It is 4:00 a.m. and I am at the airport.
After settling into a chair, a John Malkovichian man pointed me in the direction of an outlet that didn’t end up working, which means that I took a trip across the terminal lobby with two bags, a banana (that I paid $1.20 for), my laptop, charger and a cup of coffee only to find out the outlets weren’t working and then schlep all of my belongings back to my original chair which turned out to have an outlet hidden behind it the whole time.
Isn’t that always the way it works?
Onto another question: wasn’t it so-and-so who said, if you think you’re so enlightened, go spend a weekend with your family?
The question has never been about love.
There are few things I am absolutely and completely sure of in my life—the love I have for my mother is one of them.
I do not look at my relationship with her as negotiable in any way. If there is any relationship in my life that is truly resilient for better and for worse, it’s the relationship I have with my mother.
So, okay. The question has never been about love. But the question this morning is certainly, how will we get through this with some semblance of enjoyment?
Because as much as I love my mother, we do not generally enjoy each other’s company; and we enjoy each other’s company less under the circumstances of heightened illness which are the circumstances that bring me to the airport before the sun wakes up.
We love each other, but we do not enjoy each other.
My heart has heaviness in it because this is no longer just one moment in time—this is not November of 2013 where I am traveling 2,000 miles to support the person I love.
This moment in time is all of a sudden the moment when I was 8 that I learned that mommy was sick. It is me being 11 and finding nooks in doctor’s offices and hospital waiting rooms to sleep or read or play or just have one moment without the feeling of being watched. I am 12 and scared because I do not know anything about what is going on except that I haven’t seen her in five days and I don’t know if I should knock to see if she needs anything or just leave her alone. It is being 16 and newly saddled with a driver’s license and feeling put out and resentful of the new brand of errands I’m asked to run. I am 22 and moving back in after college, and I am confused because I want to relate to her as an adult but feel stripped of my agency in her presence.
That’s the thing about families: nothing exists in an isolated frame of time, everything represents an age-old pattern.
I hope to get off the plane in five hours and feel nothing but love. I hope to feel energized and supportive and ready to laugh and to listen. I hope to exercise patience and know that no matter what happens in the next few days, none of it is personal to me.
But there are ghosts here.
There are E.R. visits and hospital sleepovers and at-home recoveries. There are old fights and name-callings and behavior created out of fear. There are tones of voice that feel like nails on chalkboard and patterns of responding that are gut-twisting and tear-provoking.
And herein lies that dichotomy: love and fear.
Because when I think of my mother, I call to mind the woman who has traversed seven globes for her children. I call to mind the woman who taught me to laugh and create and explore and be me. I call to mind the woman who is not human, but Hanuman.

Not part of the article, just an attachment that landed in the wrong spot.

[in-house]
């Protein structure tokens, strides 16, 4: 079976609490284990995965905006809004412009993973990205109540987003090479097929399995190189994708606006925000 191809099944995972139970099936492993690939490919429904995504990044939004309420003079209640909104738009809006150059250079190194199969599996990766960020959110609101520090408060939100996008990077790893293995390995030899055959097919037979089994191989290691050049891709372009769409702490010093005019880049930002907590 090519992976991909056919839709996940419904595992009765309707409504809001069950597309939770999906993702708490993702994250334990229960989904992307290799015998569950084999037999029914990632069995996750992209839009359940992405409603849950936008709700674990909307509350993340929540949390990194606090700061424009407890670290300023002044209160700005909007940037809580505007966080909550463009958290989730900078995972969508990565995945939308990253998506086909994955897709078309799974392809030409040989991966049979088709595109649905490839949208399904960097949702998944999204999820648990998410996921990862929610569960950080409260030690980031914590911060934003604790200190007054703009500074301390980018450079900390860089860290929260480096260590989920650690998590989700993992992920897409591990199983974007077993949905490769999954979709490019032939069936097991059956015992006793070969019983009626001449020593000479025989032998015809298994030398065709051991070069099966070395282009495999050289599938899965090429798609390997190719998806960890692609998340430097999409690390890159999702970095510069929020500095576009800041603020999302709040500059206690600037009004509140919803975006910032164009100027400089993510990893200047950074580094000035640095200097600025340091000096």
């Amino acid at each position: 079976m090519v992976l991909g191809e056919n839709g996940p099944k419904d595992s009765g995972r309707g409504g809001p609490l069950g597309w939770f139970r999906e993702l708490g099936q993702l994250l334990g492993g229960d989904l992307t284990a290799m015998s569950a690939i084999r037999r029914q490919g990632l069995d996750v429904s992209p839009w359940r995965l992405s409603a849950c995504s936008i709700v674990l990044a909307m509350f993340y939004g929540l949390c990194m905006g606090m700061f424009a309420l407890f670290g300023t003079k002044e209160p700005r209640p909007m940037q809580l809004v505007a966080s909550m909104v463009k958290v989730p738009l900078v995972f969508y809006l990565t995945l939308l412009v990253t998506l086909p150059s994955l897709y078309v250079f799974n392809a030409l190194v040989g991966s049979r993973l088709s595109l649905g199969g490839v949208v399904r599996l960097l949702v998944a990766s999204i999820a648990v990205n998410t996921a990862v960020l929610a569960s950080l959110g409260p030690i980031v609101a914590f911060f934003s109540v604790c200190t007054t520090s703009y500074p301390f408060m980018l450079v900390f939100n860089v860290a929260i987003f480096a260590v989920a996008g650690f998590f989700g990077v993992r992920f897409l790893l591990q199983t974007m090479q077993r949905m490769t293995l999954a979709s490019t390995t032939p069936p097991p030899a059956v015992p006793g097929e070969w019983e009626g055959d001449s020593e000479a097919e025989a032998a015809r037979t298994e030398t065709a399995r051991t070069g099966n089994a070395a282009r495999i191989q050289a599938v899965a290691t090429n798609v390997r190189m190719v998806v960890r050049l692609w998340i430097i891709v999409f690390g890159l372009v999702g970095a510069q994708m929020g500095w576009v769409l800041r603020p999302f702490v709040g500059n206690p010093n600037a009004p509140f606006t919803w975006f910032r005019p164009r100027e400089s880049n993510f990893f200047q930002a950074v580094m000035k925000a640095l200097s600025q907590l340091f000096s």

And all of the other shit that gets layered on top of love—frustration, resentment, isolation, fear, inadequacy—I need some tools to let it melt away.
I know that my enjoyment of my mother has nothing to do with anything she is or isn’t doing. She is just being herself the only way she knows how to be. And there is no possible way I could ever look at her life and tell her she’s doing something wrong, because she’s Hanuman for crying out loud.
All I need to do is sit in this airport and be honest with myself about what I’m feeling and take responsibility for it. And when I get on this airplane, I see no reason why I won’t tumble into sleep and let my intention settle in. And when I show up to the 75 degree west coast and put away my November hat and scarf and throw my arms around my best friend, I see no reason why I won’t be able to let in breath and let in the strength to reach the lengths of an ocean.
It was from another so-and-so that I heard, don’t tell Hanuman how big your problems are, tell your problems how big your Hanuman is.
I am feeling like nothing that has happened matters—the only thing that matters is what is happening. I am feeling like I have the opportunity—every single moment of my life—to let go of everything that has happened before this moment of time. I am feeling that context is something we create, and this moment does not need to be contextualized by any moment that has preceded it.
When impatience turns to cooperation, anger to peace, taking things personally to active listening—this is what creates enjoyment. This creates enjoyment whether we are spending time in a hospital room or in a spa.
Enjoyment will be found in the next few days.
It will be found in answering the question, “what brings you in today?” to six different people six different times in the E.R. It is in meeting Abbey, the mini schnauzer, who makes her rounds to the patients of 6 West who are sick and scared and sad. It is meeting the Chaplin in the purple shirt who gives us his healing remedy and says, “Bless the pills before you take them, over the teeth and through the gums, look out, stomach! Here it comes!”
Love is easy if we say it is.
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Ed: Catherine Monkman